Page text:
Okay okay, no.7 was kind of nice...

EDIT: I can't help wondering whether he came back the next day and was 'feeling' it more, because 7 through 9 were all pretty decent, but then as I start typing this the fugue of no.10 starts off a bit staid. He was tiring.  :laugh:

I'll keep going, but I'm not seeing this demanding to be added to my collection. It's not terrible by any means, but so far I wouldn't recommend it when there's Melnikov and Lin.

SECOND EDIT: Okay, pausing after no.12. The fugue was pretty good, but the prelude was absurdly fast.

THIRD EDIT during the second half: Really, things did get a fair bit better later in the set. There's some good stuff in here. But is there enough good stuff to make me pick this over alternatives? No, I don't think so. There are too many pieces that don't convince or a just a bit flat and academic.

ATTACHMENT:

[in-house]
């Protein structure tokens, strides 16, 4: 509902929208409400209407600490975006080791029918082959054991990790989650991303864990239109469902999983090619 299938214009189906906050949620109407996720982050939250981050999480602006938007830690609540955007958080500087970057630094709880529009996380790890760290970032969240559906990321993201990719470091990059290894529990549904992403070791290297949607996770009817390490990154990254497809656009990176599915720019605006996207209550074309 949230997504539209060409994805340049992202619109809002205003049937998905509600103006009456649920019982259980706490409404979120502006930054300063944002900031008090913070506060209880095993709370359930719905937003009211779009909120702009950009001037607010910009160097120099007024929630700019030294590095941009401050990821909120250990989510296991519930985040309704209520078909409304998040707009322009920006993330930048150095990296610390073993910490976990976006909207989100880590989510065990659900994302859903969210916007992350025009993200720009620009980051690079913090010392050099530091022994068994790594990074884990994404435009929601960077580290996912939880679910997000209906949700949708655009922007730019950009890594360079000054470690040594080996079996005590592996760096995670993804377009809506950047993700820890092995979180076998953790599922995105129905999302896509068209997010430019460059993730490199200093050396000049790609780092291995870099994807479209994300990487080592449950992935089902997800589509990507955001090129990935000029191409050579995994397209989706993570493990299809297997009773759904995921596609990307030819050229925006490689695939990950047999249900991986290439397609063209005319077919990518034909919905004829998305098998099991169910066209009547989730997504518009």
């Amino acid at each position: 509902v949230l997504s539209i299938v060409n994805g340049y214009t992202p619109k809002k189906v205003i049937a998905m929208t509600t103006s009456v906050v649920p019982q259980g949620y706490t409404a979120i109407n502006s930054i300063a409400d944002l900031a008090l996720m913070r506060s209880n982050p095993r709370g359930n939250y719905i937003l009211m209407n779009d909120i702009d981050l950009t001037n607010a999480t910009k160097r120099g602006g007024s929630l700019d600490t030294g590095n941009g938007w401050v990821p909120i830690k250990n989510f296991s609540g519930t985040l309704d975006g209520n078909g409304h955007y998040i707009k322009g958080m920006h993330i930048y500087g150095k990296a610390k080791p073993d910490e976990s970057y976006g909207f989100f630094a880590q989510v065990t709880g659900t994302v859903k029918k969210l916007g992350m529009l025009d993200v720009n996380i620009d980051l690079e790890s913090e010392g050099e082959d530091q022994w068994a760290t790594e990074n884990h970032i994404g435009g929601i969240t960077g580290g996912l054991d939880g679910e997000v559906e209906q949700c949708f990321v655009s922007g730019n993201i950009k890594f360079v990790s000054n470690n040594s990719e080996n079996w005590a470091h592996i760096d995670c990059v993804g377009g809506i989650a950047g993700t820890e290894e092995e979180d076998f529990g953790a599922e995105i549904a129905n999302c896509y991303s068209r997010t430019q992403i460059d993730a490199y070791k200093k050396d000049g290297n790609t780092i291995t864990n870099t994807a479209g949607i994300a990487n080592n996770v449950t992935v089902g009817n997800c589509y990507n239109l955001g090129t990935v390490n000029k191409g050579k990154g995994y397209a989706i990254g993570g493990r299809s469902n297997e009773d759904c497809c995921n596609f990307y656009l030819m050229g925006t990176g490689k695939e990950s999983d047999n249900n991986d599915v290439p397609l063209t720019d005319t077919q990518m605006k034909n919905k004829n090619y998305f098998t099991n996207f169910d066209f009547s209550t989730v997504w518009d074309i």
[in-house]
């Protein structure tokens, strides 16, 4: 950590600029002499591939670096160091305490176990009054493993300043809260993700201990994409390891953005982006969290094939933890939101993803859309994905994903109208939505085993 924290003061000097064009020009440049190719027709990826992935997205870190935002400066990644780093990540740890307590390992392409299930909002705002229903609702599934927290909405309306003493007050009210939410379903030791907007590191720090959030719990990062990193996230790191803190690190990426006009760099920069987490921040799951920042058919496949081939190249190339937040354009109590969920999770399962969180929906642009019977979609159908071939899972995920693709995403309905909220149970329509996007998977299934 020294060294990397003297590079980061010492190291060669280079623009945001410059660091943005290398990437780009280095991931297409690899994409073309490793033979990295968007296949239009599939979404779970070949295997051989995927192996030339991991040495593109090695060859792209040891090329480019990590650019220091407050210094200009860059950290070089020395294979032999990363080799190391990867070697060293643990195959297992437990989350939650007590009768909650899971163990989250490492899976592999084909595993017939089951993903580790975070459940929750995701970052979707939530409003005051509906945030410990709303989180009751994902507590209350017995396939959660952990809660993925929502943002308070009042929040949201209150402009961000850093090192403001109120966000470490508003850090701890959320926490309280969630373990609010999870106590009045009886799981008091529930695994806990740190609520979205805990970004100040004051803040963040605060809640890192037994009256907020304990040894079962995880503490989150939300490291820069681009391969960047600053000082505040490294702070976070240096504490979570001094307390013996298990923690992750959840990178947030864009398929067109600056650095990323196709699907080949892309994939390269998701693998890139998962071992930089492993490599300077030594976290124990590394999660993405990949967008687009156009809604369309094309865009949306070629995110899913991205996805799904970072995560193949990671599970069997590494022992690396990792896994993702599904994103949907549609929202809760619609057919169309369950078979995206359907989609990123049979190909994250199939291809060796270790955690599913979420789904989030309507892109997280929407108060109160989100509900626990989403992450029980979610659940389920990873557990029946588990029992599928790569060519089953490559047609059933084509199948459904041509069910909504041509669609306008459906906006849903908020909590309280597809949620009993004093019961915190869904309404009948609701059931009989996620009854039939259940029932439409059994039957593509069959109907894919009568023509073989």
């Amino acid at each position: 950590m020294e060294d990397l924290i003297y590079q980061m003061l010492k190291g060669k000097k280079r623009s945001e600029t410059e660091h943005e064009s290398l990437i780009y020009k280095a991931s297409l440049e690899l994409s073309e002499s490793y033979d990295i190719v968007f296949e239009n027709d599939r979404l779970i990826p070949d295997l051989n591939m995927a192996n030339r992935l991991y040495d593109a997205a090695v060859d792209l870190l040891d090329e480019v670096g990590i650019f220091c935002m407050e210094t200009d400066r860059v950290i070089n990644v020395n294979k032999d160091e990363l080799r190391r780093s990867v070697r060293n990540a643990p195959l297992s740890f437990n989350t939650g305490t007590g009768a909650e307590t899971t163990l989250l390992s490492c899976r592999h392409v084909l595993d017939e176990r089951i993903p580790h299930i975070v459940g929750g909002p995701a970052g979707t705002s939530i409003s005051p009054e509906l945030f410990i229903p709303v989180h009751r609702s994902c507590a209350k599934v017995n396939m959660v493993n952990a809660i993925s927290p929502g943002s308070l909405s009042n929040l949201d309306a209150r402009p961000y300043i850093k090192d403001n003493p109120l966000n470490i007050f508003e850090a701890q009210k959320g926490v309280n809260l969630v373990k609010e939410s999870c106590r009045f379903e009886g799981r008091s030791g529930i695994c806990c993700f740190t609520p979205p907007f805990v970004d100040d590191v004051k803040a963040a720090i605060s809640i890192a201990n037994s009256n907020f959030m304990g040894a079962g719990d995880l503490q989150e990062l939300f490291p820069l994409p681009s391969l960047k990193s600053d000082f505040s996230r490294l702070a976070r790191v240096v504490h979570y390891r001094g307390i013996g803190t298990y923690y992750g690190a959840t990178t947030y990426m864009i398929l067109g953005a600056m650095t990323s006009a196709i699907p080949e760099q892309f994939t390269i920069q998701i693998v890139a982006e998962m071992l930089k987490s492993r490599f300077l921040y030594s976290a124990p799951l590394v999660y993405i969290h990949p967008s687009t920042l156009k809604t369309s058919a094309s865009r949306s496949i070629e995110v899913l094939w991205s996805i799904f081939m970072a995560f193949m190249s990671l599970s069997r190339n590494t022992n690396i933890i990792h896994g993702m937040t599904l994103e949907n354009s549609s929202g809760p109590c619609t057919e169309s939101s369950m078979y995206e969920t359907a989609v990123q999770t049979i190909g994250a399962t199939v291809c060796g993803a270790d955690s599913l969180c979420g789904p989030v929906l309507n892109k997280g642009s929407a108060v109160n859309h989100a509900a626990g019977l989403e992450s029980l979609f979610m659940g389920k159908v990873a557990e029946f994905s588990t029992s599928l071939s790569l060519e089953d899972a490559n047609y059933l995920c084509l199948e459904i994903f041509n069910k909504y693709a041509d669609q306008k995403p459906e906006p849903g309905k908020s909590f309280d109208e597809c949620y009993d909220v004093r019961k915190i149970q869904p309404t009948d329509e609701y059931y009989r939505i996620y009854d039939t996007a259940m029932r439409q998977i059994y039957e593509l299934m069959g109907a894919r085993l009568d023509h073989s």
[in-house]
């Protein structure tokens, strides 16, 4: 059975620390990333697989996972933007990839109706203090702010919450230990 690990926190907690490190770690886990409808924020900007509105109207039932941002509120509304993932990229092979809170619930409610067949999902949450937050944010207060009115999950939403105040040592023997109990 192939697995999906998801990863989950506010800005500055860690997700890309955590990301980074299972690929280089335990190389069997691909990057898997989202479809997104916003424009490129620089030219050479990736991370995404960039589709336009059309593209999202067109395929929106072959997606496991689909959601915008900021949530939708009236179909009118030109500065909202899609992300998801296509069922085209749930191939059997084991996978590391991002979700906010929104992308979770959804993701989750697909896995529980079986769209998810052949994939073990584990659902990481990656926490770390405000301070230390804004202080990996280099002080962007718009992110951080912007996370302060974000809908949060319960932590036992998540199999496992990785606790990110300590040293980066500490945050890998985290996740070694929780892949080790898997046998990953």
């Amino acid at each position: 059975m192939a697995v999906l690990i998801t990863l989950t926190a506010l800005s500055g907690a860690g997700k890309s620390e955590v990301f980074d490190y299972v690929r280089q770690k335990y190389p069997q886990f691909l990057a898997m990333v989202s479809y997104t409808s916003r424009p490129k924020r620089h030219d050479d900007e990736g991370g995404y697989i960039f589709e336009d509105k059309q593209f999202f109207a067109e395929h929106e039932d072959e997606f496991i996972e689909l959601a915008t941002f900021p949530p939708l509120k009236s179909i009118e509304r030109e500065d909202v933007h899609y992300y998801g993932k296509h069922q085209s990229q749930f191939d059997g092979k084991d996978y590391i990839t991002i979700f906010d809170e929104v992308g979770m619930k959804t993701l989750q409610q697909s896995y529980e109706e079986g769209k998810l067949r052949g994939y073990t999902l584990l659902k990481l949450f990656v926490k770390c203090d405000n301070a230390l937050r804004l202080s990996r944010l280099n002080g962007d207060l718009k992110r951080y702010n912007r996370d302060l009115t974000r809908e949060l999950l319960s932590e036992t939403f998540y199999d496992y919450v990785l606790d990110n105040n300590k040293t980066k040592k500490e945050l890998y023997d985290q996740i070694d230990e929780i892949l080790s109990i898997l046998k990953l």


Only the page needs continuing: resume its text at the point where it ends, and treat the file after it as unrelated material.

The resonance and ringing can get too much for me for listening to Melnikov in long stretches.

Scherbakov used to be my reference; maybe it being the first one I heard had some impact but I like to think I can look past that as I've readily discarded imprint recordings in the past or only made them part of nostalgia listening. Boris Petrushansky is now my reference set.
« Last Edit: July 05, 2021, 11:06:40 AM by hvbias »
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Re: Shostakovich's Preludes and Fugues
« Reply #139 on: July 05, 2021, 12:45:07 PM »
I should revisit the Scherbakov